Long March

Introduction

In October 1934, during a civil war, embattled Chinese Communists broke through Nationalist enemy lines and began an epic flight from their encircled headquarters in southwest China. Known as the Long March, the trek lasted a year and covered some 4,000 miles (or more, by some estimates). The Long March marked the emergence of Mao Zedong (1893-1976) as the undisputed leader of the Chinese Communists.

  • Contents

Civil war in China between the Nationalists and the Communists broke out in 1927. In 1931, Communist leader Mao Zedong was elected chairman of the newly established Soviet Republic of China, based in Jiangxi province in the southeast. Between 1930 and 1934, the Nationalists under Chiang Kai-shek (1887-1975) launched a series of five encirclement campaigns against the Chinese Soviet Republic. Under the leadership of Mao, the Communists employed guerrilla tactics to successfully resist the first four campaigns, but in the fifth, Chiang raised a huge force and built fortifications around the Communist positions. Mao was removed as chairman, and the new Communist leadership employed more conventional warfare tactics, and its Red army was decimated.

With defeat imminent, the Communists decided to break out of the encirclement at its weakest points, and the Long March began on October 16, 1934. Secrecy and other tactics confused the Nationalists, and it was several weeks before they realized that the main body of the Red army had fled. The retreating force initially consisted of more than 85,000 troops, by some estimates, and thousands of accompanying personnel. Weapons and supplies were borne on men’s backs or in horse-drawn carts, and the line of marchers stretched for miles. The Communists generally marched at night, and when the enemy was not near, a long column of torches could be seen snaking over valleys and hills into the distance.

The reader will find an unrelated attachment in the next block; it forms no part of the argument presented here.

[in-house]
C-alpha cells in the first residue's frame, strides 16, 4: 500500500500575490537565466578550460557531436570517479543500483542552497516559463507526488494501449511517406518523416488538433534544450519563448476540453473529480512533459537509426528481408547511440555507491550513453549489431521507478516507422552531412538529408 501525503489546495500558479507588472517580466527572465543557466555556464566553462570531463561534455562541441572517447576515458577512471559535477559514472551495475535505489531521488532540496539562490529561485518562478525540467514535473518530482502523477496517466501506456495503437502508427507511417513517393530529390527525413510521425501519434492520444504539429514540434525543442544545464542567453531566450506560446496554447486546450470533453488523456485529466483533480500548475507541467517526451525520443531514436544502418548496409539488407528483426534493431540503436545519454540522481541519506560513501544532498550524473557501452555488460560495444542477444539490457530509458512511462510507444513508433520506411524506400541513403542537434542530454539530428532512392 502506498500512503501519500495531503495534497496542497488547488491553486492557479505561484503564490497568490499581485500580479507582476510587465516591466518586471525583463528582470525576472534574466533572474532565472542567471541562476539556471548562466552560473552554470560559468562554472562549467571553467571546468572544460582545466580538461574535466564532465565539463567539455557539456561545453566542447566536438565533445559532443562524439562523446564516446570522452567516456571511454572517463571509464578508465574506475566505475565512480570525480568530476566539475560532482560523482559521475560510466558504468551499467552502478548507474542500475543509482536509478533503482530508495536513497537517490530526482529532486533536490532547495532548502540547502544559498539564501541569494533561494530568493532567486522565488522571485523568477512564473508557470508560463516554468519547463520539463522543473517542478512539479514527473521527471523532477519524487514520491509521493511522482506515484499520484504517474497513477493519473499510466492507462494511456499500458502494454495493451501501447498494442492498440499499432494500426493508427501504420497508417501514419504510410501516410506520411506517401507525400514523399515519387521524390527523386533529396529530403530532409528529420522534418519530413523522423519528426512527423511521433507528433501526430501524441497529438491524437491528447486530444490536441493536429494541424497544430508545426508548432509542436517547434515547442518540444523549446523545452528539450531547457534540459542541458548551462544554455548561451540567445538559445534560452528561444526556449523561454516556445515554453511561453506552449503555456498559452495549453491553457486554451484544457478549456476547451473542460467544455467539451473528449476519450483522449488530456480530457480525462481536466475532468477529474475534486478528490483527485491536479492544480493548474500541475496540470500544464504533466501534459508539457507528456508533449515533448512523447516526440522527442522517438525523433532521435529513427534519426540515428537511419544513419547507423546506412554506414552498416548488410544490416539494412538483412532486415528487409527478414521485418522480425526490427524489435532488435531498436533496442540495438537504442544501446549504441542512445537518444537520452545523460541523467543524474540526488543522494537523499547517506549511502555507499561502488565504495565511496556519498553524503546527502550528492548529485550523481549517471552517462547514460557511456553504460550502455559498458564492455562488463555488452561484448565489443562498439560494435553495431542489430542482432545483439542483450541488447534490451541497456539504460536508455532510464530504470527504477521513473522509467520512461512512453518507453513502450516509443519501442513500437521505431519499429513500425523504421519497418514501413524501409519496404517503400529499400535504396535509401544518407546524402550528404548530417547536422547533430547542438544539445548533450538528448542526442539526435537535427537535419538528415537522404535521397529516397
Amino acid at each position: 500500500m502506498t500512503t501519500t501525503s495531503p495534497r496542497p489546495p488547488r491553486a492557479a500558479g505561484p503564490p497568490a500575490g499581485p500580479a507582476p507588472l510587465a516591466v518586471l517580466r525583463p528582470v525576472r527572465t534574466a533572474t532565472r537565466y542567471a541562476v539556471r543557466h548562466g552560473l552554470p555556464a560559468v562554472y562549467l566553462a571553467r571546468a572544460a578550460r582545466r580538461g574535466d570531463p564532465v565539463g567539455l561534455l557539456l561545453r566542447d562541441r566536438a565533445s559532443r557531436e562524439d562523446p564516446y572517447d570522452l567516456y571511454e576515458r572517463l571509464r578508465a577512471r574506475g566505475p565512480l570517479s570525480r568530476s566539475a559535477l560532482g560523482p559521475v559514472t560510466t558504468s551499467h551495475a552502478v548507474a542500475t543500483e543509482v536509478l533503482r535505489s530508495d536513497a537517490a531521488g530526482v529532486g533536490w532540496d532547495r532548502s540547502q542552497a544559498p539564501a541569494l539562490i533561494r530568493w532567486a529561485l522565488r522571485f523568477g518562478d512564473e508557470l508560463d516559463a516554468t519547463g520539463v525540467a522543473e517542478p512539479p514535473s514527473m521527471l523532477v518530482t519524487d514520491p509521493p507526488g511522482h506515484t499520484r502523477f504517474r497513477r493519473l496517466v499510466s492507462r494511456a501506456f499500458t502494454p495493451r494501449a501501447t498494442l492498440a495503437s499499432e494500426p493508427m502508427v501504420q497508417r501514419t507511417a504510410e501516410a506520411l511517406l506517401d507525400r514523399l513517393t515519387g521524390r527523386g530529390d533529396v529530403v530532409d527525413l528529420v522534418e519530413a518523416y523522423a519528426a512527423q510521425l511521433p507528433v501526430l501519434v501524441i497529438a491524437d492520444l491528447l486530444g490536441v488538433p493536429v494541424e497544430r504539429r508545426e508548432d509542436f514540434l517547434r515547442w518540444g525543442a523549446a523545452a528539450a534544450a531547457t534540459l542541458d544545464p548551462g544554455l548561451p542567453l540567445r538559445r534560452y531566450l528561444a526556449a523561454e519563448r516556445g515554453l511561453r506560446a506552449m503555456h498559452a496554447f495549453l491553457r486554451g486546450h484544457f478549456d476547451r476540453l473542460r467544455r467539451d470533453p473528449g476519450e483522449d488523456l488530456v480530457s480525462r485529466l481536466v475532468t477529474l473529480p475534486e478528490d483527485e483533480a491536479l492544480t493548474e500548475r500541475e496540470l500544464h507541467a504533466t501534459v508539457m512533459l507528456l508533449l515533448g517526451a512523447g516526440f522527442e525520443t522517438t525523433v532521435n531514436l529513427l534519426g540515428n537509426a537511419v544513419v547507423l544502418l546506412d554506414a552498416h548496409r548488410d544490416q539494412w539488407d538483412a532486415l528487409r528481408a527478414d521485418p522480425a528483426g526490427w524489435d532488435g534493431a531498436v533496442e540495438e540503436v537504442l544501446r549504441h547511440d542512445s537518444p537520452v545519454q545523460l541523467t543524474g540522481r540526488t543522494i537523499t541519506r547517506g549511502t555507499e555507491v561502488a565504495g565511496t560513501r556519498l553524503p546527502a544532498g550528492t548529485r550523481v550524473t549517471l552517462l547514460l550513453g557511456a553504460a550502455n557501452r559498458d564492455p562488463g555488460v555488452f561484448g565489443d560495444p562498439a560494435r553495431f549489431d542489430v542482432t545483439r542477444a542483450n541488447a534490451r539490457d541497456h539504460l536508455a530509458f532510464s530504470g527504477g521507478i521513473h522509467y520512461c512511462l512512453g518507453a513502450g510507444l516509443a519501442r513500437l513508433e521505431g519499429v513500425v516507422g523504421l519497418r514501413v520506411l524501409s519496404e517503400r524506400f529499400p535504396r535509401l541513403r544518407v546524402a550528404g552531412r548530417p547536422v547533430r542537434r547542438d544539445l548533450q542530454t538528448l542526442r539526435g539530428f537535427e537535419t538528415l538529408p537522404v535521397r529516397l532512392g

Mao began to regain his influence, and in January, during a meeting of party leaders in the captured city of Zunyi, he re-emerged as a top military and political leader. He then changed strategy, breaking his force into several columns that would take varying paths to confuse the enemy. And the destination would now be Shaanxi province, in the northwestern region of the country, where the Communists hoped to fight the Japanese invaders and earn the respect of China’s masses.

After enduring starvation, aerial bombardment and almost daily skirmishes with Nationalist forces, Mao halted his columns in northern Shaanxi on October 20, 1935, where they met other Red army troops. The Long March was over. By some estimates, 8,000 or fewer marchers completed the journey, which covered more than 4,000 miles and crossed 24 rivers and 18 mountain ranges.

The Long March marked the emergence of Mao Zedong as the undisputed leader of the Chinese Communists. Learning of the Communists’ heroism and determination in the Long March, thousands of young Chinese traveled to Shaanxi to enlist in Mao’s Red army. After fighting the Japanese for a decade, the Chinese Civil War resumed soon after the end of World War II (1939-45). In 1949, the Nationalists were defeated, and Mao proclaimed the People’s Republic of China. He served as head of the Communist Party of China until his death in 1976.

Article Details:

Long March

  • Author

    History.com Staff

  • Website Name

    History.com

  • Year Published

    2009

  • Title

    Long March

  • URL

    http://www.history.com/topics/long-march

  • Access Date

    July 29, 2014

  • Publisher

    A+E Networks